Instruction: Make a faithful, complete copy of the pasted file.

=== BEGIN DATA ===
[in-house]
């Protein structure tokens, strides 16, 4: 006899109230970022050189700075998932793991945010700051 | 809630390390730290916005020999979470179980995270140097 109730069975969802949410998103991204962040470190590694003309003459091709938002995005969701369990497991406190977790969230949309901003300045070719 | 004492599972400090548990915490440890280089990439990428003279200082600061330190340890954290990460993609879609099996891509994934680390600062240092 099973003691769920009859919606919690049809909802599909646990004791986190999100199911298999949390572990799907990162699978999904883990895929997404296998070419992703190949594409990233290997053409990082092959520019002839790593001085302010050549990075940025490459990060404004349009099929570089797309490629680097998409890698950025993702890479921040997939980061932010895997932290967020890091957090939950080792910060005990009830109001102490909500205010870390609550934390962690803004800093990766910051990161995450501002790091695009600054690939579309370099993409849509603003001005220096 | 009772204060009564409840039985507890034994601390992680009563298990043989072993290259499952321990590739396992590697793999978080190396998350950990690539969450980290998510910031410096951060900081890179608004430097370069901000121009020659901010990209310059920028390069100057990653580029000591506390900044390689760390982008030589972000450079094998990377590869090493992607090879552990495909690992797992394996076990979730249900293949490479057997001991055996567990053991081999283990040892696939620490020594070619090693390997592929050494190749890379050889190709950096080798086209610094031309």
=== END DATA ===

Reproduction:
[in-house]
């Protein structure tokens, strides 16, 4: 006899109230970022050189700075998932793991945010700051 | 809630390390730290916005020999979470179980995270140097 109730069975969802949410998103991204962040470190590694003309003459091709938002995005969701369990497991406190977790969230949309901003300045070719 | 004492599972400090548990915490440890280089990439990428003279200082600061330190340890954290990460993609879609099996891509994934680390600062240092 099973003691769920009859919606919690049809909802599909646990004791986190999100199911298999949390572990799907990162699978999904883990895929997404296998070419992703190949594409990233290997053409990082092959520019002839790593001085302010050549990075940025490459990060404004349009099929570089797309490629680097998409890698950025993702890479921040997939980061932010895997932290967020890091957090939950080792910060005990009830109001102490909500205010870390609550934390962690803004800093990766910051990161995450501002790091695009600054690939579309370099993409849509603003001005220096 | 009772204060009564409840039985507890034994601390992680009563298990043989072993290259499952321990590739396992590697793999978080190396998350950990690539969450980290998510910031410096951060900081890179608004430097370069901000121009020659901010990209310059920028390069100057990653580029000591506390900044390689760390982008030589972000450079094998990377590869090493992607090879552990495909690992797992394996076990979730249900293949490479057997001991055996567990053991081999283990040892696939620490020594070619090693390997592929050494190749890379050889190709950096080798086209610094031309």